Oaxaca de Juarez –There are these long, skinny balloons that the kids love playing with.  Hundreds of colors are available, and two sizes: a normal size, and a jumbo size. You hit one side and it goes shooting up in the air and then it floats around and changes direction. Kids can be seen chasing after them in front of the Cathedral  with an enviable sense of innocent joy.

The Zocalo, which is simply the central square, is a gathering place for everyone in the city. During the hot afternoon hours people can be seen sitting, drinking a water, slouched over from the heat. It is surrounded by restaurants that are obviously catered to tourists, but no doubt frequented by locals as well. If you spend enough time there, you’ll hear a musician play the Lion King theme right in front of one such establishments.

Of course, Mexico City has a Zocalo. It is one of the biggest central squares I’ve ever seen in a city. Truly massive in scale, just like the rest of Distrito Federal. Oaxaca is smaller, much smaller. The central square is more manageable. More intimate. It may not be the only meeting place in this small city, but it is the most profound.

At night, it is full of people. Teenage couples come and walk around or watch the payaso (clown). The clown seems to have maintained its popularity among the youth here. A trend, I think, that wanes in the U.S. Groups of mostly teens stand around and laugh at the slapstick comedy. At least the art of clowning lives on somewhere. Check out these pictures from Mexico’s 13th Clown Congress from Time Magazine.

Old men sit and smoke. People bring their kids to play – they love the phallic balloons. Vendors walk around with fresh potato chips, ice cream, water, jewelry, candy, cigarettes, local crafts, miscellany. The young boys selling these things seem to play around with each other more than sell anything. They splash water and dirt, chasing one another around, jewelry jingling from their arms. The young girl vendors walk around solemnly, tired. Shoeshine stands are everywhere, and if you don’t feel like getting up, a boy will do it for you wherever you sit. Beggars ask for change.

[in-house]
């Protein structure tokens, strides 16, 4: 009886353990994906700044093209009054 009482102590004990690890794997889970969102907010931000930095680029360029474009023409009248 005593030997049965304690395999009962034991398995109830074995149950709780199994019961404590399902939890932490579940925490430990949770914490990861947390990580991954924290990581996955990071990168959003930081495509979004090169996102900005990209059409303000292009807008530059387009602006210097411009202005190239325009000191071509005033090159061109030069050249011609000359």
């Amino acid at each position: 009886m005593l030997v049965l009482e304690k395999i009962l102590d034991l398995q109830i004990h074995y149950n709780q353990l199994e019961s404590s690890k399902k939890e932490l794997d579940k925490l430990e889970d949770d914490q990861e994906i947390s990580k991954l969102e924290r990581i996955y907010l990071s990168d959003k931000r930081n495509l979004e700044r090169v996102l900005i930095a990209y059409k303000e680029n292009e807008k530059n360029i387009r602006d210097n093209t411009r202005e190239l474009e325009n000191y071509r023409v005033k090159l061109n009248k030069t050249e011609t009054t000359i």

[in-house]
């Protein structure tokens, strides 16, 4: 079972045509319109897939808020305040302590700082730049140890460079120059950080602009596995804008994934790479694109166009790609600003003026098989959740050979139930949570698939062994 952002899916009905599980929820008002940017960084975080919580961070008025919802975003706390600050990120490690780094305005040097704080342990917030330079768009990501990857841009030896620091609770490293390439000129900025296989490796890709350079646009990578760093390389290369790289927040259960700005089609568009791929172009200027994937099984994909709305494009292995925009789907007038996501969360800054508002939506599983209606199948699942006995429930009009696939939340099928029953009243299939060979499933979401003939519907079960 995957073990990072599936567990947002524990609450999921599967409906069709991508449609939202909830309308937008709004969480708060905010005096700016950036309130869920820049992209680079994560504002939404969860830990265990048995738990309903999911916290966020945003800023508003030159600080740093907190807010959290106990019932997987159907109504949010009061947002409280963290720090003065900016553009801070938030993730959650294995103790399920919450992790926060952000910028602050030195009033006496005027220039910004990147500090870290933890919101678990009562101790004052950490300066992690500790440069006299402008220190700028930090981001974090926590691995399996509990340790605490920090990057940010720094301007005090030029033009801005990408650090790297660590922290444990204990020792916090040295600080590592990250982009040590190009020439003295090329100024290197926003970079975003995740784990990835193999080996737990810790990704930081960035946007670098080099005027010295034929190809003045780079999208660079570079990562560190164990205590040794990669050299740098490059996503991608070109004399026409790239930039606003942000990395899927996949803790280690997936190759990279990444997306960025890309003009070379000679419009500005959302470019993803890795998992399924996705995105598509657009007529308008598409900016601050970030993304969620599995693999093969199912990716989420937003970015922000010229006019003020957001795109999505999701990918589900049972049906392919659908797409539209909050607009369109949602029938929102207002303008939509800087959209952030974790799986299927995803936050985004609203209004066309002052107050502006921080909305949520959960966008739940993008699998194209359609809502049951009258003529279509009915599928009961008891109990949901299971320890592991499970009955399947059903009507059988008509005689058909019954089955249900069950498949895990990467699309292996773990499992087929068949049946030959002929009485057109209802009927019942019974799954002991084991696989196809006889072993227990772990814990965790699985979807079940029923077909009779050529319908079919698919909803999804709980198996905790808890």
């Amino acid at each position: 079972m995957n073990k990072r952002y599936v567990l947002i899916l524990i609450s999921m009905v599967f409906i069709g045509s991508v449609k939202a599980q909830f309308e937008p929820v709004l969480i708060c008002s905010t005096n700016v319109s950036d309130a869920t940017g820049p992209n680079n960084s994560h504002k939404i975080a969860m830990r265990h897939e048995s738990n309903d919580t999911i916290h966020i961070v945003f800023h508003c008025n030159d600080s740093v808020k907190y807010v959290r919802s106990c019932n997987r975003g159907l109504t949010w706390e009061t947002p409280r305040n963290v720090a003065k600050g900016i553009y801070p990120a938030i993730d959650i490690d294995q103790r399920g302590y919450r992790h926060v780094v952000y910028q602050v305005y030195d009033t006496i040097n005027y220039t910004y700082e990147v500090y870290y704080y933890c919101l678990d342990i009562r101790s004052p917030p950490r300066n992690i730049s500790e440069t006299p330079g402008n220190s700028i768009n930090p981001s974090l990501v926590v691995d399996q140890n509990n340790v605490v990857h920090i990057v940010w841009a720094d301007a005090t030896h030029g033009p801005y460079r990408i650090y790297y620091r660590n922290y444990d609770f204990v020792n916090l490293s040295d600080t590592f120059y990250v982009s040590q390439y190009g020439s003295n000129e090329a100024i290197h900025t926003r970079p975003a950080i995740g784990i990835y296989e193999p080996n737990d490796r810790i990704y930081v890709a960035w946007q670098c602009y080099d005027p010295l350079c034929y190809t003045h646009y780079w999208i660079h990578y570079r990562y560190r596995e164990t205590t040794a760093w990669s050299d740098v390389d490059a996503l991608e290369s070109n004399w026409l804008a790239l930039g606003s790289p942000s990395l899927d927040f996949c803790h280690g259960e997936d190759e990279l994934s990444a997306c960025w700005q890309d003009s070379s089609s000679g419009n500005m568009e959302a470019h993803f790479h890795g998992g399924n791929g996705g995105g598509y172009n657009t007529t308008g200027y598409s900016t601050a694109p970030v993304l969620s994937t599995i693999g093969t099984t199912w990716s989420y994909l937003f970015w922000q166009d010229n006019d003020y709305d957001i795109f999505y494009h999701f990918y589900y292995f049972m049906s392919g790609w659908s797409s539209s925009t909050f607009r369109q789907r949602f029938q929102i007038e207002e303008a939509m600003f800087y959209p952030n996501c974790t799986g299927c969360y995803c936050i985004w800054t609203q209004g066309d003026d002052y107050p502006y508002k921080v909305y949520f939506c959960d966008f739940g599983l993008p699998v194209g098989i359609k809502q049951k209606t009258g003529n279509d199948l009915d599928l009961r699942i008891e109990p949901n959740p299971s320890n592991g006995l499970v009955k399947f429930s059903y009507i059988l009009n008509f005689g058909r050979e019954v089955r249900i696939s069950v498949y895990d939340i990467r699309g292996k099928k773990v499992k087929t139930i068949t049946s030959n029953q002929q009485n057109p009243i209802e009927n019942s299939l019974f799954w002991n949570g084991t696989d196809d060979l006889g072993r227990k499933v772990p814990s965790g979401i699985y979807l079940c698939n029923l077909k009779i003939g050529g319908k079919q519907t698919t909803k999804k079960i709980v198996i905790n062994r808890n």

I’ve never actually seen them, but fireworks are being set off all the time. They have to be louder than they are scenic, because they can be heard rumbling through the streets at all hours. Someone must enjoy them.

Old and young stay out late in the Zocalo. A live band plays for couples who are invited to dance. A young rock band plays in the same spot another night. Pairs of women, all dolled-up, trot around in high heels with apparently the sole intent of attracting the male gaze.

It’s the best place to go when in doubt. There is always something to watch or look at. You can watch the people that are people watching. In fact, it seems like most of the people there are there for the same purpose: to people watch. Sure, people have conversations, but they met in the central square. It’s the perfect place to start a conversation about anything. It reminds me of the Parisian café, where all the outdoor seats are turned towards the street. For, the most interesting is that which you don’t know all the details. You can make up a story, dwell in something’s obscurity, or mock a situation’s rudeness.

In the Zocalo, sitting and doing nothing is always doing something.

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